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Homemade stuffing in progress:

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The second race was a 15k skate interval start. This has traditionally been very much my Achilles heel, but I have worked really hard over the summer to bring my skate game up. I went decently well, 21st, which is my best skate 15k in West ever, but still not what I know I can do.

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My good friend Sylvan Ellefson, who skis for the Ski and Snowboard Club of Vail, had a great 15k, getting third. I took some pics of him for one of his new sponsors L.L. Bean, which I think is one of the cooler sponsors out there. They make some cool stuff, and the logo looks good on Sylvan’s suit:

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After the races and the festival, the town clears out pretty quickly and returns to its winter ghost town status. We hung around for a couple more days, training on the empty trails, and then headed to Bozeman for the next weekend of SuperTours. It is currently pretty cold in Bozeman, but I am hoping the races happen. I will put up another blog soon.

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In other news, I just put up some lifestyle photos from a photoshoot I did with World Champion and U.S. Ski Team member Jessie Diggins. You can check them out here, or click on the picture below:

Jessie Diggins Reese Hanneman 2

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Thanks for reading!

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Happy Thanksgiving – W Yellowstone Vid

Thursday, November 28th, 2013

Happy Thanksgiving everyone! I personally think it is so good any time we can take a second to think about all of the incredible things in our lives that we are thankful for. Everyone has their own things that they wish were maybe a little different, but in the grand scheme of it all, we have things very good. It’s a little bit too bad that it takes a very commercialized certain Thursday to make us acknowledge the people and things that we are glad to have in our lives, but maybe we can take that attitude to the quieter parts of the year too.

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I am personally extremely thankful for my family, friends, teammates, coaches, sponsors, and for the countless people who have served this country so that we can enjoy and live life with all of those things.

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I am also thankful for really good skiing… like its been in West Yellowstone. I made this short vid of my team-mates and I training here.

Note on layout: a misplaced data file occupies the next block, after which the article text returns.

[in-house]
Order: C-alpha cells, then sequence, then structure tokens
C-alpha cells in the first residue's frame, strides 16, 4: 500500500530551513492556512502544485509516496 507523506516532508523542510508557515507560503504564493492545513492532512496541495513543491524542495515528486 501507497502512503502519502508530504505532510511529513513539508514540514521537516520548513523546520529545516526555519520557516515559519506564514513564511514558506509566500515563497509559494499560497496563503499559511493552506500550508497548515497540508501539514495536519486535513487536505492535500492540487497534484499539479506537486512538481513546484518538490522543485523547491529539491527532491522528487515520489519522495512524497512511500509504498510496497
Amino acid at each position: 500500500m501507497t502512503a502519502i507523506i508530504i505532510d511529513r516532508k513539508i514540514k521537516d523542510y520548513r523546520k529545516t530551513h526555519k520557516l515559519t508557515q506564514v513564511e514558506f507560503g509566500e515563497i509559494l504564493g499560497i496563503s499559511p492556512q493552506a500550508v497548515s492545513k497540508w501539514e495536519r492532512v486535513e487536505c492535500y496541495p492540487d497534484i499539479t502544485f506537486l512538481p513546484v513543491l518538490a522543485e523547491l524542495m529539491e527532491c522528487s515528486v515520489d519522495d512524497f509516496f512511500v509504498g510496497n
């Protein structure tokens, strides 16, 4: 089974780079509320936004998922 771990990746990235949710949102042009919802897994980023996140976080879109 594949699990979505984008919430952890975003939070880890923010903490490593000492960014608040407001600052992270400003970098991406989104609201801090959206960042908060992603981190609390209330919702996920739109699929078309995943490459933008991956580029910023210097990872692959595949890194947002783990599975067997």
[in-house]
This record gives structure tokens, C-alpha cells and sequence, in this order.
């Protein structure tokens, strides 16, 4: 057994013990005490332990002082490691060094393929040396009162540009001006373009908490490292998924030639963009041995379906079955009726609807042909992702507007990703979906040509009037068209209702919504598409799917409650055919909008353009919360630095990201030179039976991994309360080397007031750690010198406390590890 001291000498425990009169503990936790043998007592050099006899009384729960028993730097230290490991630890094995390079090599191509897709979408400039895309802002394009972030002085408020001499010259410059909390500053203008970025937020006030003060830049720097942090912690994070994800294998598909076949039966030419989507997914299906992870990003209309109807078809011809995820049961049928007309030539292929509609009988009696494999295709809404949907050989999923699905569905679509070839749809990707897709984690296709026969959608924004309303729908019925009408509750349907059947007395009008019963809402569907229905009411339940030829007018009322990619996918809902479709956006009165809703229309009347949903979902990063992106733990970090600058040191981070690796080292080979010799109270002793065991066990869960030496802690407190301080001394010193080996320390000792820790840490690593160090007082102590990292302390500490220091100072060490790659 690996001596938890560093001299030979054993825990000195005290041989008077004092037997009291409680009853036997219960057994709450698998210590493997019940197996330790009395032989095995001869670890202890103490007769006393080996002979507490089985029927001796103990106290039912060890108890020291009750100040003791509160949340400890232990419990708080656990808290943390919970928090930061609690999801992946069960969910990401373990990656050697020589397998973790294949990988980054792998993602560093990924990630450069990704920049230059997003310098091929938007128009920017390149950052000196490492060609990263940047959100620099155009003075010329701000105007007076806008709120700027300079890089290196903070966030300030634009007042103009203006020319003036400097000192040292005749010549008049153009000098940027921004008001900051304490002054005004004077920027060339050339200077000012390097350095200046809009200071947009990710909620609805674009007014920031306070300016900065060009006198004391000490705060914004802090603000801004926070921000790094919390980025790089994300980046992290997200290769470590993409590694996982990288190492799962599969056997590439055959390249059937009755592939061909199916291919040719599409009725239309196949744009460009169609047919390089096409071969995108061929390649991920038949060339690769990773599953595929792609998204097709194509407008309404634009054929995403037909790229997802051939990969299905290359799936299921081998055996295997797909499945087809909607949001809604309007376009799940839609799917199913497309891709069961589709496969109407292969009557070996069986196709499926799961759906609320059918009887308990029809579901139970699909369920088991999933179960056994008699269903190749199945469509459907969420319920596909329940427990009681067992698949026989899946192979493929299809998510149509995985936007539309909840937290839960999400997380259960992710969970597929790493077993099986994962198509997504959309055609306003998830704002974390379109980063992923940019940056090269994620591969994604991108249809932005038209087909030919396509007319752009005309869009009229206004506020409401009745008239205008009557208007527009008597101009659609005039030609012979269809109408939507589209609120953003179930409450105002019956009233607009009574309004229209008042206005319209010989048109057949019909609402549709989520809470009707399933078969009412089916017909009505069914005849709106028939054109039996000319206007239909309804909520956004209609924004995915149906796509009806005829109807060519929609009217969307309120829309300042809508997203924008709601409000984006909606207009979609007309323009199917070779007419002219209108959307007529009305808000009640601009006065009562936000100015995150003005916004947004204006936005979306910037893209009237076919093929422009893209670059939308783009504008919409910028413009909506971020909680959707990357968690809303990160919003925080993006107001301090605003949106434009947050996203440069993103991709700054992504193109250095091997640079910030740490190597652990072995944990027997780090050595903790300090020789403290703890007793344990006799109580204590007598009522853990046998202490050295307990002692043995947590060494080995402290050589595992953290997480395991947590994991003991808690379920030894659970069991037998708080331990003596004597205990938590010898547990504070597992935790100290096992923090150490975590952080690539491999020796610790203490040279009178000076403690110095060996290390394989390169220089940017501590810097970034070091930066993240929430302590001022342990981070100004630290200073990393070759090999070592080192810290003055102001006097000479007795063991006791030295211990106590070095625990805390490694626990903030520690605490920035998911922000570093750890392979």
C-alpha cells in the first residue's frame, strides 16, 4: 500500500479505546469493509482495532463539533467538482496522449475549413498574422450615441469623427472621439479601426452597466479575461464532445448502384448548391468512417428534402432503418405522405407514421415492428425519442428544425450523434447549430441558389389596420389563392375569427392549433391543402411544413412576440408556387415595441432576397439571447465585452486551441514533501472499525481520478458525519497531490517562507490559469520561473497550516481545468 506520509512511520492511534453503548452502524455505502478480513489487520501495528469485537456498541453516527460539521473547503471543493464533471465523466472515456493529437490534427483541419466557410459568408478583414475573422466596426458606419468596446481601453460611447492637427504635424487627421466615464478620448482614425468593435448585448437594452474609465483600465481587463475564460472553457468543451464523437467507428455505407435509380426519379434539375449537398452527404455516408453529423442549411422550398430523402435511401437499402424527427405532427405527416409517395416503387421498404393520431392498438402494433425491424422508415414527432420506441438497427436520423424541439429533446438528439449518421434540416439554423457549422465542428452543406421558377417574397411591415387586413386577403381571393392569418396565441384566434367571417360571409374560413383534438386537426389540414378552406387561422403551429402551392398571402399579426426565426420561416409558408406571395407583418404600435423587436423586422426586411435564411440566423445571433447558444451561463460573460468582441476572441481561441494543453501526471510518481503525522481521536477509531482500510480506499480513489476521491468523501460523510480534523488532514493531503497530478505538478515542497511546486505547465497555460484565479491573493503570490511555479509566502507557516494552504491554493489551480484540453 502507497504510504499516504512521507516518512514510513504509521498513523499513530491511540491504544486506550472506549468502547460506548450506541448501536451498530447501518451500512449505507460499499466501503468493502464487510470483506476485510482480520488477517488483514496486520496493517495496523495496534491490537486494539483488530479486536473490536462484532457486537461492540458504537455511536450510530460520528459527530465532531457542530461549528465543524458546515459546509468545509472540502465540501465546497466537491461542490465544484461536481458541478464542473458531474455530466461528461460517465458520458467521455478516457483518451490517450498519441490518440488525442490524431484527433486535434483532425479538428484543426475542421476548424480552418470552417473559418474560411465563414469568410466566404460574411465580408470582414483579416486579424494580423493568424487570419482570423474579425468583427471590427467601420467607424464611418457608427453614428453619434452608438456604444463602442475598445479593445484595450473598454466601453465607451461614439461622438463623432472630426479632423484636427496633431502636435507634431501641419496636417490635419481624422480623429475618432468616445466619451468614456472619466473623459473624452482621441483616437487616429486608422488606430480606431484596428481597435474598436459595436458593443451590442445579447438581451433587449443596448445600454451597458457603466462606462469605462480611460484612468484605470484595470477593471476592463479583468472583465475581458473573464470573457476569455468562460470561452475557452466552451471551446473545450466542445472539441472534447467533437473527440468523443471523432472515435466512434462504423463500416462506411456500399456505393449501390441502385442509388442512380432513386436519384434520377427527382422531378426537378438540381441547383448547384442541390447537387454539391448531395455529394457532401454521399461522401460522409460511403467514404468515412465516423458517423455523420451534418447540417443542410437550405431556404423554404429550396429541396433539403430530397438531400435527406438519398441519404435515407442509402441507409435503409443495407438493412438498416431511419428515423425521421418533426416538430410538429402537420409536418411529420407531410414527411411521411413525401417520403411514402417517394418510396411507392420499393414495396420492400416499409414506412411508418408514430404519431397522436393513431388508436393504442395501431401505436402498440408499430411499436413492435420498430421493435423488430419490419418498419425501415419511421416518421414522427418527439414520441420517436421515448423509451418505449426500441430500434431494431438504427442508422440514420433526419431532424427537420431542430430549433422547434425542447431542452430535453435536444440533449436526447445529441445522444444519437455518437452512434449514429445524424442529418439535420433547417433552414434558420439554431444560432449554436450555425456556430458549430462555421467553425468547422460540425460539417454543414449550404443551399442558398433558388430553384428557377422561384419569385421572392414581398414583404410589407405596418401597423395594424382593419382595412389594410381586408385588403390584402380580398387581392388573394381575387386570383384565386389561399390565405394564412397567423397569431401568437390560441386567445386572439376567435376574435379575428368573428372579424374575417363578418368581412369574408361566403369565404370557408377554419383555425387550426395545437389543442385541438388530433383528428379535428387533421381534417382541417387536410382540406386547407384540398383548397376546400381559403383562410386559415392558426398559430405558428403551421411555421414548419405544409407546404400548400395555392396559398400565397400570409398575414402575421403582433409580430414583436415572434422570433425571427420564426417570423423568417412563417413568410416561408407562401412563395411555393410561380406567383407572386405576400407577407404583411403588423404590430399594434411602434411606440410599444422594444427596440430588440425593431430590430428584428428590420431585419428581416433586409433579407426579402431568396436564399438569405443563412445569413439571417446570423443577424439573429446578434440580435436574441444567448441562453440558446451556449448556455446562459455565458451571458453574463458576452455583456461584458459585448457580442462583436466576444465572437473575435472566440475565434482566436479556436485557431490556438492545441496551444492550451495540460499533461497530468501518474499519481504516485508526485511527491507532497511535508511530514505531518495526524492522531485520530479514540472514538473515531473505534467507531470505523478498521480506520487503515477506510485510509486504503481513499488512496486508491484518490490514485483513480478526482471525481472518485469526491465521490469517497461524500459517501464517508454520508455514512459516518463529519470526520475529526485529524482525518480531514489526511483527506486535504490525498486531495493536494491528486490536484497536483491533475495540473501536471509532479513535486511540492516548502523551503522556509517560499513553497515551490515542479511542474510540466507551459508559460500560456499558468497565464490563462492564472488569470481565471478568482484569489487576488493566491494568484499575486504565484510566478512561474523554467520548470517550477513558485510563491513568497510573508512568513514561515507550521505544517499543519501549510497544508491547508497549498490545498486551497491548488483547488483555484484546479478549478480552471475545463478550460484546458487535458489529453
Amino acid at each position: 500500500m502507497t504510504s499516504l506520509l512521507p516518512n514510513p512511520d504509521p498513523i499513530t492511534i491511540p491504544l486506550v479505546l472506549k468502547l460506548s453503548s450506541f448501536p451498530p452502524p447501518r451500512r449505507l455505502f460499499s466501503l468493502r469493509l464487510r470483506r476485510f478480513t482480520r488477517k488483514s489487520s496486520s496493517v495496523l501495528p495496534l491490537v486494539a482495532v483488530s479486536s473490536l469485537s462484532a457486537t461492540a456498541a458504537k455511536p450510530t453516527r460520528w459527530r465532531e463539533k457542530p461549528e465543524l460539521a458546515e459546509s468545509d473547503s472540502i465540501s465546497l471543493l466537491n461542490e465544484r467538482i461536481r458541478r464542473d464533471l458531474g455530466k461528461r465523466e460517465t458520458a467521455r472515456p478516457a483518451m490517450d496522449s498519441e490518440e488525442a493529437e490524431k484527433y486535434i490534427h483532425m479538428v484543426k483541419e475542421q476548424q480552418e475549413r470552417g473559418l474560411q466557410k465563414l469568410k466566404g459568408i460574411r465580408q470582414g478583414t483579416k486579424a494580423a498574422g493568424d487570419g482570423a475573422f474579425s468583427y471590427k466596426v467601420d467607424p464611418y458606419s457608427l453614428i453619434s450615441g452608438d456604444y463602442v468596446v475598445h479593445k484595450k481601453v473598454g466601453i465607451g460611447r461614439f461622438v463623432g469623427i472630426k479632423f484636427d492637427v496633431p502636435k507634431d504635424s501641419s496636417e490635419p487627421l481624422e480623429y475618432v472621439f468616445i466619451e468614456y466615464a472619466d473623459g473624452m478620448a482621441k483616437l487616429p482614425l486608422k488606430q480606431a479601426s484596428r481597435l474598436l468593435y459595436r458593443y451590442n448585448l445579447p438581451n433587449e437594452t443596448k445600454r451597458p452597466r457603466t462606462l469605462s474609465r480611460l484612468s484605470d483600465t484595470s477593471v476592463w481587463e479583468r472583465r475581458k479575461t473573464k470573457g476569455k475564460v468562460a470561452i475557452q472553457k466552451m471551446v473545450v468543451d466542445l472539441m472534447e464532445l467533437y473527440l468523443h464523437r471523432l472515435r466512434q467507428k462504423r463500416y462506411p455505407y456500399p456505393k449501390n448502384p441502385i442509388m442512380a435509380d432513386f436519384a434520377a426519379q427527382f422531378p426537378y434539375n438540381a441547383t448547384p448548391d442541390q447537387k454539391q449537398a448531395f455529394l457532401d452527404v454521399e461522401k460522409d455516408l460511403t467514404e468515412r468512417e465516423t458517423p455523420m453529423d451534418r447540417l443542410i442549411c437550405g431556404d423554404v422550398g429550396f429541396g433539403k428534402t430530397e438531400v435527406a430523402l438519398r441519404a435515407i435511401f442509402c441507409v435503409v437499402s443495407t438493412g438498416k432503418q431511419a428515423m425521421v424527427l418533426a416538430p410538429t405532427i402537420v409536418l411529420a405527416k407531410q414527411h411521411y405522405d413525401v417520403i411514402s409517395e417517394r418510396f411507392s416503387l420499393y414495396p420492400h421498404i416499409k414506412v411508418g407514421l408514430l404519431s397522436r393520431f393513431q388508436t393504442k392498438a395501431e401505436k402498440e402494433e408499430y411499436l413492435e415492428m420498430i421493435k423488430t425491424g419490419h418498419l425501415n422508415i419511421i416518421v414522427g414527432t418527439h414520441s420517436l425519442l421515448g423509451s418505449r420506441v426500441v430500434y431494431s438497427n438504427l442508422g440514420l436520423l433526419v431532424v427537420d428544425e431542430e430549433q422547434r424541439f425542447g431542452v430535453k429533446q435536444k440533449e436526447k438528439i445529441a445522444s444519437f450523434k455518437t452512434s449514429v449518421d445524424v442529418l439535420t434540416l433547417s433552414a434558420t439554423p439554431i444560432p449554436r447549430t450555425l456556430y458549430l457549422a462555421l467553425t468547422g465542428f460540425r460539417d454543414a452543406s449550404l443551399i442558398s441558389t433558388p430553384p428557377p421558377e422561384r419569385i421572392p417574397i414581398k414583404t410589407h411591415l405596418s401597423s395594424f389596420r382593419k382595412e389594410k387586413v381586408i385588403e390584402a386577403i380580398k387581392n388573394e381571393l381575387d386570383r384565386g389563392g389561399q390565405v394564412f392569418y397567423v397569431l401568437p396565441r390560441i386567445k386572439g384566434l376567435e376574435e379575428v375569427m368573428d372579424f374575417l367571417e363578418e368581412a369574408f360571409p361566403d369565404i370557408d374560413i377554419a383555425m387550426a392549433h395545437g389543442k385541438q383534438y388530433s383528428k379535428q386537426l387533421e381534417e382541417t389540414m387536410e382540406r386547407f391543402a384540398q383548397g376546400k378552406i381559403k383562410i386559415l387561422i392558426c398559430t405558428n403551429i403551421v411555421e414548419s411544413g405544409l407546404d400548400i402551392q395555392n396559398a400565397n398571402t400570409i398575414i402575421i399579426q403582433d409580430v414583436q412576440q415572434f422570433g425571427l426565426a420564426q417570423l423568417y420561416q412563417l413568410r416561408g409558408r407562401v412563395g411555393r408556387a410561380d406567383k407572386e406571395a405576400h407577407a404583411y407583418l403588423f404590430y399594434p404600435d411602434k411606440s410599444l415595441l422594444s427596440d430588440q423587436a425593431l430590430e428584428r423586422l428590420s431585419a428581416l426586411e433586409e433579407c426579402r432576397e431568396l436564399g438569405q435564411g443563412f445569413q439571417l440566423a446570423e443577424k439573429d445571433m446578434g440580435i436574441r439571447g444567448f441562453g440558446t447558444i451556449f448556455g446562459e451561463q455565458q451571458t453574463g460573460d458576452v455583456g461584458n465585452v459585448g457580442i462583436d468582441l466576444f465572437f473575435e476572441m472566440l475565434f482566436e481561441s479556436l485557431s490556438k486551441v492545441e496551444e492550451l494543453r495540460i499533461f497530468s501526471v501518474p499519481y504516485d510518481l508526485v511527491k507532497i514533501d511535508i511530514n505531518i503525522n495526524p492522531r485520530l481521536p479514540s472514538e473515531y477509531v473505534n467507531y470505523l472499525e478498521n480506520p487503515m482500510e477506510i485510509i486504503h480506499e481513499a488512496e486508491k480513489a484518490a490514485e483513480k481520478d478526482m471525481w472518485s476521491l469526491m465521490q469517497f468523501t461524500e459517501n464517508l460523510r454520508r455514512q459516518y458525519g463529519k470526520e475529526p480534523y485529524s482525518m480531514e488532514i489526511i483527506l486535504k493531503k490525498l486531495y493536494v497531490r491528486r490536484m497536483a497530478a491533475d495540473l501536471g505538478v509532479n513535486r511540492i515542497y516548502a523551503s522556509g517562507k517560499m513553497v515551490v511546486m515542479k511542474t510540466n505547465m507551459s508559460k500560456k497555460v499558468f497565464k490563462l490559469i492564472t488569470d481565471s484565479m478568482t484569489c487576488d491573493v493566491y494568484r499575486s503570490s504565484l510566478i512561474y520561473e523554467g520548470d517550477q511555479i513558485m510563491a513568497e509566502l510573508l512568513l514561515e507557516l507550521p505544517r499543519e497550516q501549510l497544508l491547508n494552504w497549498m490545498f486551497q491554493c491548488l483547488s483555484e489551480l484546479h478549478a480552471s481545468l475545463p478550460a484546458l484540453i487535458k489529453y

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I am also very, very thankful to the Allergy, Asthma and Immunology Center of Alaska for helping me with transportation down here to these races. They have been a huge help, and I appreciate their tremendous support of my ski racing career. They are an absolutely incredible medical resource, and have been a positive influence in our community for a while.

Alaska Allergy

 

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I will be putting up a much longer photo-based blog soon. Thanks for reading! Happy Thanksgiving!

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November Ski Training

Sunday, November 10th, 2013

Since returning from our last altitude dryland training camp in Park City, we have been getting to work here in Anchorage. The weather in town has actually been pretty warm and dry for this time of year, which allowed APU to host a fundraiser run for the National Nordic Foundation.

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If you follow U.S. cross country skiing even a teensy weensy bit, you probably heard of this organization. Basically, the U.S. Ski Team can’t fund hardly anything besides the very top couple of athletes; so athletes like myself, and lot of my teammates, and the next wave of incredibly promising junior skiers, have to fund our own way to World Cup, World Championship, and other international events that we get asked to represent this country at. Long story short, the NNF has stepped up majorly to actually do something about it, and to get some measurable funding to the areas that need it. For example; in 2012, 13 athletes declined to go to U23/World Juniors (which has been known for its high costs); only 1 athlete declined in 2013. This is huge.

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However, the NNF is supported entirely by grassroots donations from people like you, like me, like us. If you’d like to contribute, I’d ask that maybe you contribute to my brother Logan’s page, since he is included in a matching grant challenge for the younger skiers, and your donation would go further that way. I also have my own page here.

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The APU Nordic Ski Center’s Elite Team hosting the NNF costume fundraiser run. From left to right: Sadie Bjornsen (frog), Zuzana Rogers and her daughter (Kikkan Randall), Pete Kling (freaky hairdresser), myself (Alaskan Sourdough), Lauren Fritz (Kapow!), Jack Novak (creep), Lex Treinen (farmer with live chicken), Erik Bjornsen (warthog), Rosie Brennan (piggy), Kate Fitzgerald (viking), Kikkan Randall (mariachi), Thomas O’Harra (nordork):